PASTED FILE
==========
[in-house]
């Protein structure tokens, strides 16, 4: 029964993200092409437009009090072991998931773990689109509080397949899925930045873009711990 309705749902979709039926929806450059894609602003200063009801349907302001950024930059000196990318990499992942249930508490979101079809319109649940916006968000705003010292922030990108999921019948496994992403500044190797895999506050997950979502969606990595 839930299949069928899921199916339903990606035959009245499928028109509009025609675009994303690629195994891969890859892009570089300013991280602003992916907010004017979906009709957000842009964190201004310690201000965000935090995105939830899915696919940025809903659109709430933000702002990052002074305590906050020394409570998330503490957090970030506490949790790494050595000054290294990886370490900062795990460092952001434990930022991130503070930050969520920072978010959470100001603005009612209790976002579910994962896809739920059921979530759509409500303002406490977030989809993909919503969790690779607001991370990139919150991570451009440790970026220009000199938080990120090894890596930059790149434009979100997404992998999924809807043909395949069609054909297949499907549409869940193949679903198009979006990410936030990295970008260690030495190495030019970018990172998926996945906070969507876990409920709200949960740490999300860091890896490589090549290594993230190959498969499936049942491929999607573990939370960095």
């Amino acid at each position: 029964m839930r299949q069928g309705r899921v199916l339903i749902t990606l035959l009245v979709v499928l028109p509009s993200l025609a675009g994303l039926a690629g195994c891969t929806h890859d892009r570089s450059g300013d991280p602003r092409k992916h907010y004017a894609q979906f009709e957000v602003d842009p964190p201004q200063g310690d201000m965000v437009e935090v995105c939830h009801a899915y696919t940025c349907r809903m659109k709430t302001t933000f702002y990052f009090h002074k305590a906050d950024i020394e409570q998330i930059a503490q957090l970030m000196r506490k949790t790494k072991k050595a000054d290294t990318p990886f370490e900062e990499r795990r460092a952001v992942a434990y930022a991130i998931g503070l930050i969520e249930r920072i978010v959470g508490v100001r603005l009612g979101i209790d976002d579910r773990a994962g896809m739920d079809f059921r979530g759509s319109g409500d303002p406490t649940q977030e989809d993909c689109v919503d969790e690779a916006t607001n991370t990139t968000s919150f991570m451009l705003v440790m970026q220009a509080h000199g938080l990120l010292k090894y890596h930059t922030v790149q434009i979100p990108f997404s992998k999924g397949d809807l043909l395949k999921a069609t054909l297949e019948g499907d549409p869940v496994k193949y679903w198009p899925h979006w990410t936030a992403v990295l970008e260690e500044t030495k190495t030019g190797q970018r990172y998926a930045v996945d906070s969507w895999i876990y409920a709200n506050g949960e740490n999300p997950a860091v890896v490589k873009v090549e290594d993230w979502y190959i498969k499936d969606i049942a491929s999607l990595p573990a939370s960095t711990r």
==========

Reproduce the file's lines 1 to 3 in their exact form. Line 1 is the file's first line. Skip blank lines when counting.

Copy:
[in-house]
């Protein structure tokens, strides 16, 4: 029964993200092409437009009090072991998931773990689109509080397949899925930045873009711990 309705749902979709039926929806450059894609602003200063009801349907302001950024930059000196990318990499992942249930508490979101079809319109649940916006968000705003010292922030990108999921019948496994992403500044190797895999506050997950979502969606990595 839930299949069928899921199916339903990606035959009245499928028109509009025609675009994303690629195994891969890859892009570089300013991280602003992916907010004017979906009709957000842009964190201004310690201000965000935090995105939830899915696919940025809903659109709430933000702002990052002074305590906050020394409570998330503490957090970030506490949790790494050595000054290294990886370490900062795990460092952001434990930022991130503070930050969520920072978010959470100001603005009612209790976002579910994962896809739920059921979530759509409500303002406490977030989809993909919503969790690779607001991370990139919150991570451009440790970026220009000199938080990120090894890596930059790149434009979100997404992998999924809807043909395949069609054909297949499907549409869940193949679903198009979006990410936030990295970008260690030495190495030019970018990172998926996945906070969507876990409920709200949960740490999300860091890896490589090549290594993230190959498969499936049942491929999607573990939370960095």
């Amino acid at each position: 029964m839930r299949q069928g309705r899921v199916l339903i749902t990606l035959l009245v979709v499928l028109p509009s993200l025609a675009g994303l039926a690629g195994c891969t929806h890859d892009r570089s450059g300013d991280p602003r092409k992916h907010y004017a894609q979906f009709e957000v602003d842009p964190p201004q200063g310690d201000m965000v437009e935090v995105c939830h009801a899915y696919t940025c349907r809903m659109k709430t302001t933000f702002y990052f009090h002074k305590a906050d950024i020394e409570q998330i930059a503490q957090l970030m000196r506490k949790t790494k072991k050595a000054d290294t990318p990886f370490e900062e990499r795990r460092a952001v992942a434990y930022a991130i998931g503070l930050i969520e249930r920072i978010v959470g508490v100001r603005l009612g979101i209790d976002d579910r773990a994962g896809m739920d079809f059921r979530g759509s319109g409500d303002p406490t649940q977030e989809d993909c689109v919503d969790e690779a916006t607001n991370t990139t968000s919150f991570m451009l705003v440790m970026q220009a509080h000199g938080l990120l010292k090894y890596h930059t922030v790149q434009i979100p990108f997404s992998k999924g397949d809807l043909l395949k999921a069609t054909l297949e019948g499907d549409p869940v496994k193949y679903w198009p899925h979006w990410t936030a992403v990295l970008e260690e500044t030495k190495t030019g190797q970018r990172y998926a930045v996945d906070s969507w895999i876990y409920a709200n506050g949960e740490n999300p997950a860091v890896v490589k873009v090549e290594d993230w979502y190959i498969k499936d969606i049942a491929s999607l990595p573990a939370s960095t711990r």